Polarity Change/Wendepolschaltung

Polarity needs to be flipped and two relays are used for this. Since the relays are changers and switch between two pathes, two are enough to change polarity. Six relays remain to close the loop with the individual shutters.

In the first run a fixed timing was used to control the on/off cycles of the relays. As i wasnt shure if the shutters go on high current when reaching end positions i didnt like it really. It turned out that concerns were unnecessary. Using an INA 219 current monitor it turned out the following:
  • Current fairly low. Around 350 mA for lowering, less than 600 mA for lifting.
  • When reaching end position, current peakes up for a moment, then shutter moves a little in opposite direction and stops (Endlagenerkennung).
  • After that the current goes down to very very low level. The INA current sensor reported 22 mA. That is not the current of an unprotected DC motor and in those shutters there must be some logic detecting the end and stop power. I use the INA 219 to detect that drop down of current. Then i can determine the time how long the shutter is moving. Thus half-closing will work out of the box.
  • Starting a full open or close until detecting that the motor uses its own protection scheme i take the time, subtract 8 seconds from it for the following runs. This stops the motor pretty precisely before the shutter safety logic.

It looks like a mess, but so far it works. At the left is the INA 219 current sensor.

Connecting the INA 219

Just in case you want it, solder the 4 wires for the INA on the piface. I used GND, 5V, and the two for I2C. It is connected in between the power supply and the 8-way relay. The Adafruit INA 219 just fits right the current and the voltage used in this scenario. On the image you can see the soldered I2C wires to the piface board.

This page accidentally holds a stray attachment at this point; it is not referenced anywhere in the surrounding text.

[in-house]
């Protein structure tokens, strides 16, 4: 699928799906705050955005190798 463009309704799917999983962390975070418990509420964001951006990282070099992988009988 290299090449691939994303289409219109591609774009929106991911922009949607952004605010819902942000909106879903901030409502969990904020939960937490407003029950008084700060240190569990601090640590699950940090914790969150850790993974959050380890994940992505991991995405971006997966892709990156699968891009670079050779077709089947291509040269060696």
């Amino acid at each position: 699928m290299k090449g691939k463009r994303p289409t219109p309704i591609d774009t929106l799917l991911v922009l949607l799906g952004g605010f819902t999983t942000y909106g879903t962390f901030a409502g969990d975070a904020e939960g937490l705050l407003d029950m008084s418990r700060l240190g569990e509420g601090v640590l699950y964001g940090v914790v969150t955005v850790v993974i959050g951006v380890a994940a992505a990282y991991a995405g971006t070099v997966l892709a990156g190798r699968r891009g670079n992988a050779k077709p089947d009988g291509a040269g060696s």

The purpose of the INA is to:
  • Detect how long the motors are active to determine the time it takes to close and open. Then a half open comes out of the box.
  • Safety loop to switch of in case current exceeds 1.2 Amps. That value might need to be adjusted,


Connecting the piface does not need a lot of text. Wire the Sainsmart relay one-to-one to the piface. Take the 5V and GND from the piface as well. The INA 219 just sits next to the power supply. At the moment all shutters are controlled in sequence so the current monitor measures each individually.

Here the shematic. On the left the relays used as changer for polarity changing. The others are just used to close the loop with the Velux shutter motor.

Software Side

The installation of the piface is well documented. The following did the trick. Plus make sure the SPI bus is enabled (raspi-config).
sudo apt-get install python-pifacecommon
sudo apt-get install python-pifacedigitalio

The INA 219 has a python integration from
Once i got the I2C enabled (also raspi-config) and the the dependencies with libffi and smbus-ffi right it also just worked.
sudo apt-get install libffi-dev
sudo apt-get install python-dev

sudo pip install smbus-cffi

Code is here:


While the steps are solid oak, the step riser/ Setzstufen are covered with some nasty glue which does not want to go off. We decided to do them in white and put a thin layer of white coated wood/MDF on them. We found such material. The backside of our swedish cupboards we kicked out had such material...